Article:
Post-its on the wall! One for every 'idea' and then she takes it off when she's completed it. I'm so in love with this organisation idea, and it would be great for me since I have such an absent mind when it comes to these things. A huge visual reminder like this would be perfection. I'm working a lot in the upcoming weeks, but I hope to get my teeth into this project ASAP.

Have you ever done any of Keri's projects before? I think she's the woman responsible for the Wreck This Journal line of products as well. Don't you think this particular project is awesome?

Sunday, 19 February 2012

My Week In Lists

So I actually got up to loads this week, holidaying in the Yorkshire Dales. It was lovely to spend some time with family and have some time off work (god bless half term).


  • Visited the Wensleydale Cheese Factory and picked up some Wensleydale with Pineapple (heavenly) for us, and some oak smoked Wensleydale for our friends as a thank-you for cat-sitting.
  • Did a tiny little bit of walking, but no fell climbing since I was getting over a horrible chest cold.
  • Went to a lot of Booths supermarkets - they're a kind of northern Waitrose if you've never heard of them, and frankly, a bit dreamy. They had FIVE different flavours of vegan ice cream in stock. Five! I picked up some Blueberry Swedish Glace and it was delightful.
  • Tried to make the most of my new camera with the beautiful surroundings but mostly just took pictures of my nephew, who I spent most of the week making eyes at and cooing over. How could I not with a face like this?

He was particularly attached to Hubby's glasses...

It was lovely to be able to spend so much time with him, since we don't get to see him or his parents (my eldest brother and his wife) that much as we live at opposite ends of the country. It makes me super excited for when the time comes for us to have our own, I can't wait! Two of my very good friends have recently given birth to lovely healthy babies (Congratulations!), so I'm hoping it's my turn next :)

P.S. Just thought I should add the disclaimer that you're not advised to use the baby seats like the one shown on tables or high surfaces, in case they tip over and fall, but in this instance, he was fully supervised and perfectly safe the whole time, promise!

Saturday, 18 February 2012

Friday Fiction 6/52

Reviewed: Homage to Catalonia by George Orwell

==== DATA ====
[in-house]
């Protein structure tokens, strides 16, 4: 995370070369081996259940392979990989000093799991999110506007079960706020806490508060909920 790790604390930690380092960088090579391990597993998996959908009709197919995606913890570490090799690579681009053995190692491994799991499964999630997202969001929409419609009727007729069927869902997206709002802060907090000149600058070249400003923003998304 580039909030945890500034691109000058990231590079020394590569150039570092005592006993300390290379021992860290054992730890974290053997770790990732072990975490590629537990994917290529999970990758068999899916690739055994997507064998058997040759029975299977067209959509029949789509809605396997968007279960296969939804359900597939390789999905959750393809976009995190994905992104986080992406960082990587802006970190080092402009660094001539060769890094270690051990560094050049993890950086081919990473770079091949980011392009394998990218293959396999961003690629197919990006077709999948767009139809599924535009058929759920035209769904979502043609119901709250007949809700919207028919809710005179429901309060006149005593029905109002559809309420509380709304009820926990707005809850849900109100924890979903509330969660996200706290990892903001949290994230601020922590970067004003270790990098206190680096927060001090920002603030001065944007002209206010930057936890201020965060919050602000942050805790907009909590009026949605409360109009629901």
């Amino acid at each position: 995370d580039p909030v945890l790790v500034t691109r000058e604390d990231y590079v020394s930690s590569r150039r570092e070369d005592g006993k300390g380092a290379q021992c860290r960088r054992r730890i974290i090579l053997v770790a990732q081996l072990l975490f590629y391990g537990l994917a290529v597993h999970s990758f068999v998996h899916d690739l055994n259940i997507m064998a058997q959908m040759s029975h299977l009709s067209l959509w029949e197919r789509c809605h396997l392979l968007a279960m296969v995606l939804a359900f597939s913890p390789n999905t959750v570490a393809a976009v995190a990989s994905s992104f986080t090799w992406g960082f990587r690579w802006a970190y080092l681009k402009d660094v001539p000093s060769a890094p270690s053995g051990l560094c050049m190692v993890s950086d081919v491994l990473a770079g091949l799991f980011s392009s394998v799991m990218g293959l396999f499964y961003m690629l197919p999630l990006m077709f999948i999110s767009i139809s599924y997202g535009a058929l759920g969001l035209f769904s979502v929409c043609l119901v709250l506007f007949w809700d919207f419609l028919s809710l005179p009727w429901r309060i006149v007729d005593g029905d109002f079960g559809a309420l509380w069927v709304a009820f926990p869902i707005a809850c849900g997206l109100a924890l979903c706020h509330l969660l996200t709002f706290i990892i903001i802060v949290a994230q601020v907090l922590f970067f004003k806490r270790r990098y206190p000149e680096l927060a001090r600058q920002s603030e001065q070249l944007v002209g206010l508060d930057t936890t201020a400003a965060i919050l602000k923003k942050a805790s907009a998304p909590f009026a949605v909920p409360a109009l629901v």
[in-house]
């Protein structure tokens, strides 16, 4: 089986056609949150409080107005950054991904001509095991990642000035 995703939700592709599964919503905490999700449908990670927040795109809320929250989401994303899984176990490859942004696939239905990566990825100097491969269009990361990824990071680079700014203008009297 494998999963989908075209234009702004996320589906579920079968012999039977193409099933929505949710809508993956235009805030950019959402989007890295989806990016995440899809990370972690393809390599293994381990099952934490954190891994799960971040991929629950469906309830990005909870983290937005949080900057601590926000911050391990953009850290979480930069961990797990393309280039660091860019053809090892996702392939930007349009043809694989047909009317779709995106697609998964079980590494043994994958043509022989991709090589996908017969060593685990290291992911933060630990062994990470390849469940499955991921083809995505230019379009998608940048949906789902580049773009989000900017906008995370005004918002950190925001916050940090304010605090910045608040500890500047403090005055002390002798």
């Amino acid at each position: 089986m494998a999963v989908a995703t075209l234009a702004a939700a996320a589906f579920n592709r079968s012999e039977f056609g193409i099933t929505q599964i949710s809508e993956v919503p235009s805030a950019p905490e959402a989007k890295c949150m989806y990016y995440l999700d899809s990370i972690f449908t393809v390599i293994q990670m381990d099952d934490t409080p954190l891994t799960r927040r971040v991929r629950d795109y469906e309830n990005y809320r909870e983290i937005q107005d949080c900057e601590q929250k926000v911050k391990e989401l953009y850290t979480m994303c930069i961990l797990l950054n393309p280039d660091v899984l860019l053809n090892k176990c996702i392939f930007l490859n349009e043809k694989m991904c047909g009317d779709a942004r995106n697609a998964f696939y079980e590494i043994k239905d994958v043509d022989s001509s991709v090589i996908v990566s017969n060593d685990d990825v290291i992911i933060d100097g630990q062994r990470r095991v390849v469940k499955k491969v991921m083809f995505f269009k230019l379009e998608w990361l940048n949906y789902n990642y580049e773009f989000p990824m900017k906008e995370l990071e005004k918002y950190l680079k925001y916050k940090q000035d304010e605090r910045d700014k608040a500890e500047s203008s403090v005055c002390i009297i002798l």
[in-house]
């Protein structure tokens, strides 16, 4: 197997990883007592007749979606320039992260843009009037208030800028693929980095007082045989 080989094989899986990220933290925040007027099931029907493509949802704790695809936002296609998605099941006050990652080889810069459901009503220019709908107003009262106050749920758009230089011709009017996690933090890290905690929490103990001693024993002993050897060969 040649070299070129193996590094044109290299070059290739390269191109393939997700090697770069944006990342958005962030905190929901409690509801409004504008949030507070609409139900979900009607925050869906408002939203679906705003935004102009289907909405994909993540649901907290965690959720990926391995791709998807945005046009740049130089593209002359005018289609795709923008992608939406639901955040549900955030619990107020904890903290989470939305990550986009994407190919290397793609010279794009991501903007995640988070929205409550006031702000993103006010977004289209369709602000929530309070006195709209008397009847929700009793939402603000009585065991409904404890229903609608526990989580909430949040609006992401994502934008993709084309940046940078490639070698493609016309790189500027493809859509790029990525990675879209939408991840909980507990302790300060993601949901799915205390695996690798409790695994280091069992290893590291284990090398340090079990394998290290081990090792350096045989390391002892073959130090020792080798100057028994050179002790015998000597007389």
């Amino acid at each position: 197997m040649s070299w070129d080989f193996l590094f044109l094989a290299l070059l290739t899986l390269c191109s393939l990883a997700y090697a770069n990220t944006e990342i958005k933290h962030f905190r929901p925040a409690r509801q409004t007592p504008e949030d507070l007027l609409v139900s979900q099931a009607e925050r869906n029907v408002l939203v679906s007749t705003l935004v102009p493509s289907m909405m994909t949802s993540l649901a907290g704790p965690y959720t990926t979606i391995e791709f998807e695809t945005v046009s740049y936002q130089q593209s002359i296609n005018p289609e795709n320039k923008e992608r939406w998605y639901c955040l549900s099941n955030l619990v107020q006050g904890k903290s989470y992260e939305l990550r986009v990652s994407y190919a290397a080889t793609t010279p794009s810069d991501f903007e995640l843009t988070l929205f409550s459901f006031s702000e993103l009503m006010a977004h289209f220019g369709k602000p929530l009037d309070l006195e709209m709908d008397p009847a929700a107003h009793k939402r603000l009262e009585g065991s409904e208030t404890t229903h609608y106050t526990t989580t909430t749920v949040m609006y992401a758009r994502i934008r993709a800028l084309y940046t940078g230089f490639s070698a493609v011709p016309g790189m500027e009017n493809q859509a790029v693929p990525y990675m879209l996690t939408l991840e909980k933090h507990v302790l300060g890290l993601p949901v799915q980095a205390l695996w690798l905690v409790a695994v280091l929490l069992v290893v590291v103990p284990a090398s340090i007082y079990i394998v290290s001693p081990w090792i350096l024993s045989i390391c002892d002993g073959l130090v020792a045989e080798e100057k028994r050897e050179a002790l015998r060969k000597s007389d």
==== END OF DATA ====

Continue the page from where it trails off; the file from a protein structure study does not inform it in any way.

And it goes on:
A non-fiction (as far as I'm aware) account of Orwell's time fighting in the Spanish Civil War, why he joined the socialist militia is never really explained, just that he was in Spain at the time and a general 'Fascism is bad' kind of message. It covers his time at the front, and his experiences of trench warfare, as well as during a (the?) siege in Barcelona, and his not very dramatic injuries and escape from Spain.

Essentially, it was pretty boring. I found the lack of explanation behind his motivations to join the militia pretty bewildering, given that it wasn't his homeland or a country he appeared to have much connection with, so I would have been interested to read more about the reasoning behind his 'obligation' to fight fascism. It was interesting from a historic perspective - I didn't know anything about the Spanish Civil War prior to reading this - but other than the anecdote about teasing the enemy with talk of fictitious buttered toast, which really made me laugh, it was exceptionally dry. It became rather tedious after a while, dragging on to the point where I almost gave up with it I was so uninterested. Too factually detailed for only a passing interest in the topic, but could be great if that's your cup of tea. Definitely not for me though 3/10.

P.S. I realise it's not strictly Friday anymore, erm, anywhere, but I was still in holiday mode yesterday and the day just got away from me. Keep thinking it's Sunday today as well! So glad it's not. Hope you're having a lovely weekend x

Tuesday, 14 February 2012

Alternative Valentine's

Even though I'm part of a self confessed sickeningly cute couple, I still just can not get on board with this holiday. I hate being told when to do anything, be that give thanks on Thanksgiving, profess love on Valentine's, or even give gifts at Christmas (this I still do, but shhh...). I like to do these things all year round! And I definitely don't appreciate being told that I simply MUST spend lots of money on a cheezey card and present to prove I love my SO, so you can just get stuffed capitalism. A quiet moment and a tender kiss are all we need to feel our love with every fiber of our being thank you very much.

Obviously, I'm still a big old softie really, so for those of you that do celebrate, I thought I'd share a few of the more original/funny Valentine's I'd found on the net, on this supposed day of love.

Tea, maps and naps are 3 of my very favourite things, punctuation (when used correctly) is also pretty high on the list, but I think we (us cat lovers anyway) can all agree the best kind of love is...

Happy Valentine's Day!

P.S. All the credits for these images can be found on my Pinterest page.

Sunday, 12 February 2012

Pre-Baby Bucket List